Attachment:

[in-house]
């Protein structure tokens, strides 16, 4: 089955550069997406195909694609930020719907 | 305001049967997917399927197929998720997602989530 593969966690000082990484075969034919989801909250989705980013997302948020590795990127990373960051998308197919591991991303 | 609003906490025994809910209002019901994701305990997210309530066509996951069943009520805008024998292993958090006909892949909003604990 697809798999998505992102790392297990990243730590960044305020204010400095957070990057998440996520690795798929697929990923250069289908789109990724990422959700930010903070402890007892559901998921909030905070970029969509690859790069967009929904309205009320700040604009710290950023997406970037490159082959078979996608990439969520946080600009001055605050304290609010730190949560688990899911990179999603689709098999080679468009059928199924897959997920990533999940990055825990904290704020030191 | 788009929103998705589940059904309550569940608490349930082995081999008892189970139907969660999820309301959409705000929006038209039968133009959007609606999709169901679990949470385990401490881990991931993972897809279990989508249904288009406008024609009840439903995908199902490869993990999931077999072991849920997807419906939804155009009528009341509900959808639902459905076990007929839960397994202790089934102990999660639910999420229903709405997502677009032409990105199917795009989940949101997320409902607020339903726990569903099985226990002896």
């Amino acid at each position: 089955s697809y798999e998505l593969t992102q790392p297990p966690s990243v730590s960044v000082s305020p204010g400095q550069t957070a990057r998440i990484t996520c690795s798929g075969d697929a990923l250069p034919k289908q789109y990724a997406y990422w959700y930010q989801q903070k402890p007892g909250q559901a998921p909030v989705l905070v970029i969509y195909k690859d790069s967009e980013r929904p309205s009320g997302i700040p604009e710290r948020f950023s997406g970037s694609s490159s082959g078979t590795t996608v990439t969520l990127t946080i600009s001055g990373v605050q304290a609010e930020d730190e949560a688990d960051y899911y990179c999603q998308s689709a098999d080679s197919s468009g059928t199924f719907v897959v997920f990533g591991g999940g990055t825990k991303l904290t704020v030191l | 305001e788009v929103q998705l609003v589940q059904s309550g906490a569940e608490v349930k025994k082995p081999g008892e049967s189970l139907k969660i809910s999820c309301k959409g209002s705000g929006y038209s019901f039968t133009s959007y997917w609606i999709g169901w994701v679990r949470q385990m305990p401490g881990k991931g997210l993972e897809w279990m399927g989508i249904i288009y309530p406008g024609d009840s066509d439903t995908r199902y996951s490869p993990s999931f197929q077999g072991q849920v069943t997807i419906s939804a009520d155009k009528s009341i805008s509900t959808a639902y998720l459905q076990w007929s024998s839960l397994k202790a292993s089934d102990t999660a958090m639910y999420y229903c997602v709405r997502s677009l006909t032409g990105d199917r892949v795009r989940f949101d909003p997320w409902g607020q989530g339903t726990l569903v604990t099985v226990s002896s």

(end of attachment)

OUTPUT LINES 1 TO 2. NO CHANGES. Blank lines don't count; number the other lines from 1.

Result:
[in-house]
């Protein structure tokens, strides 16, 4: 089955550069997406195909694609930020719907 | 305001049967997917399927197929998720997602989530 593969966690000082990484075969034919989801909250989705980013997302948020590795990127990373960051998308197919591991991303 | 609003906490025994809910209002019901994701305990997210309530066509996951069943009520805008024998292993958090006909892949909003604990 697809798999998505992102790392297990990243730590960044305020204010400095957070990057998440996520690795798929697929990923250069289908789109990724990422959700930010903070402890007892559901998921909030905070970029969509690859790069967009929904309205009320700040604009710290950023997406970037490159082959078979996608990439969520946080600009001055605050304290609010730190949560688990899911990179999603689709098999080679468009059928199924897959997920990533999940990055825990904290704020030191 | 788009929103998705589940059904309550569940608490349930082995081999008892189970139907969660999820309301959409705000929006038209039968133009959007609606999709169901679990949470385990401490881990991931993972897809279990989508249904288009406008024609009840439903995908199902490869993990999931077999072991849920997807419906939804155009009528009341509900959808639902459905076990007929839960397994202790089934102990999660639910999420229903709405997502677009032409990105199917795009989940949101997320409902607020339903726990569903099985226990002896």